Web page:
Diabetes is a condition that impairs the body’s ability to process blood glucose, otherwise known as blood sugar. Glucose is essential for overall health because it is a critical energy source for the cells in your tissues and muscles. The cause of diabetes varies according to the type, but all can lead to excess blood sugar levels. When you have an excess of sugar in your blood, it can cause serious health problems. There are two chronic diabetes conditions, which are Type I diabetes and Type II diabetes. Prediabetes is a potentially reversible condition where your blood sugar levels are higher but not high enough to be classified as diabetes. Pregnancy diabetes or gestational diabetes occurs during pregnancy and is reversible after childbirth.
What Are the Symptoms of Diabetes?
The symptoms you experience depend on the level of your blood sugar. Some people may have few symptoms. With Type I diabetes, symptoms tend to develop quickly and are more severe. Some of the first signs of diabetes include:
- Increased thirst and the need to urinate more frequently
- Unexplained weight loss
- Experiencing extreme hunger
- Fatigue and irritability
- Frequent infections can affect the skin or gums, and wounds may be slow to heal.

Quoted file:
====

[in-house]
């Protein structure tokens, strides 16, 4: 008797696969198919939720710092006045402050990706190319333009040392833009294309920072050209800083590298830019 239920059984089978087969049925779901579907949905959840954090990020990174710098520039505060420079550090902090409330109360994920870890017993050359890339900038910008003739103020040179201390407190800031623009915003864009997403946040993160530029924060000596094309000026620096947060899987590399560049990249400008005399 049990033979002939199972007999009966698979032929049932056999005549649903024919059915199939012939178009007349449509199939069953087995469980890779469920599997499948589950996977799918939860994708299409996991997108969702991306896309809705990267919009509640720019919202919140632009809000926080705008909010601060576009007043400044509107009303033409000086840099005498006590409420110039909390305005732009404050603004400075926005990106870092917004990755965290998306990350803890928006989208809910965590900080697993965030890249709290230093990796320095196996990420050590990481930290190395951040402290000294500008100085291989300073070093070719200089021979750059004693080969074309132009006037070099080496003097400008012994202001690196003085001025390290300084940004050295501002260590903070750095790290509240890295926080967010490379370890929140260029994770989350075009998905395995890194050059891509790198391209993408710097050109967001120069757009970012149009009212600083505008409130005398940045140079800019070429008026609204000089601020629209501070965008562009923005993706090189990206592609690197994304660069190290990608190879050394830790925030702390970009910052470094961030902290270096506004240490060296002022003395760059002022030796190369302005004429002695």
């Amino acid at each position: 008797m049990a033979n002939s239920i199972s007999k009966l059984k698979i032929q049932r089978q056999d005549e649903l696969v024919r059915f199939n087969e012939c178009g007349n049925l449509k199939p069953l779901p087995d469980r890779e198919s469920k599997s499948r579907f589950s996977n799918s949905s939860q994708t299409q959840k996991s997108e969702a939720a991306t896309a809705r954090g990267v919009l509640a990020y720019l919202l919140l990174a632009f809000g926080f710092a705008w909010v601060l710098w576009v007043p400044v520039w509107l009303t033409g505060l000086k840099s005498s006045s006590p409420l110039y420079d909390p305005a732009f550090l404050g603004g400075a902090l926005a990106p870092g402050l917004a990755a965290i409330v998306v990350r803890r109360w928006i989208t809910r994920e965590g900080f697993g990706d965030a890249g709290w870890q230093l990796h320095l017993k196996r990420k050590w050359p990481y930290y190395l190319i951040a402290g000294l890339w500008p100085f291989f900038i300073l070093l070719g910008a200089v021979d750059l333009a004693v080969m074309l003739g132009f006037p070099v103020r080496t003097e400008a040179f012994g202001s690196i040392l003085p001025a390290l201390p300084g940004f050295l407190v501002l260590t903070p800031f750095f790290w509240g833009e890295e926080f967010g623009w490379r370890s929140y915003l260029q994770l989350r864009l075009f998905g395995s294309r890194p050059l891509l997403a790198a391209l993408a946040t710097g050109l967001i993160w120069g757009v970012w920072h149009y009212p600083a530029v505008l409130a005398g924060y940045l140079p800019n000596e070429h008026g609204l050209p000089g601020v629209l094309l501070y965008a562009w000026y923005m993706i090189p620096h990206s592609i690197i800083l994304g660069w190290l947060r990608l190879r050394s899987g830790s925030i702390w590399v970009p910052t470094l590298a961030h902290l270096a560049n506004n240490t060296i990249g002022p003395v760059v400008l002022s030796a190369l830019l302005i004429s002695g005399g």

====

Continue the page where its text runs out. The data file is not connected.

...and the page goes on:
- Blurred vision
You can develop Type I diabetes at any age, but it typically appears during childhood or adolescence. Type II diabetes is more common and can also develop at any age, but it most frequently occurs in people over 40.
What Causes Diabetes?
Insulin is a hormone produced by the pancreas and secreted into the bloodstream. As the insulin circulates your body, it allows sugar to enter body cells, reducing the amount of sugar in your bloodstream. As the level of blood sugar declines, your pancreas produces less insulin.
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Type I Diabetes
Although the exact cause of Type I diabetes is unknown, we know that the immune system destroys the pancreas cells producing insulin. When the pancreas cannot produce insulin, sugar is no longer transported into your cells and instead builds up in the bloodstream.
Type II Diabetes and Prediabetes
In Type II diabetes and prediabetes, cells become insulin resistant, and the pancreas cannot produce enough insulin to overcome this resistance. Instead of sugar moving into your cells where it can produce energy, it builds up in your bloodstream.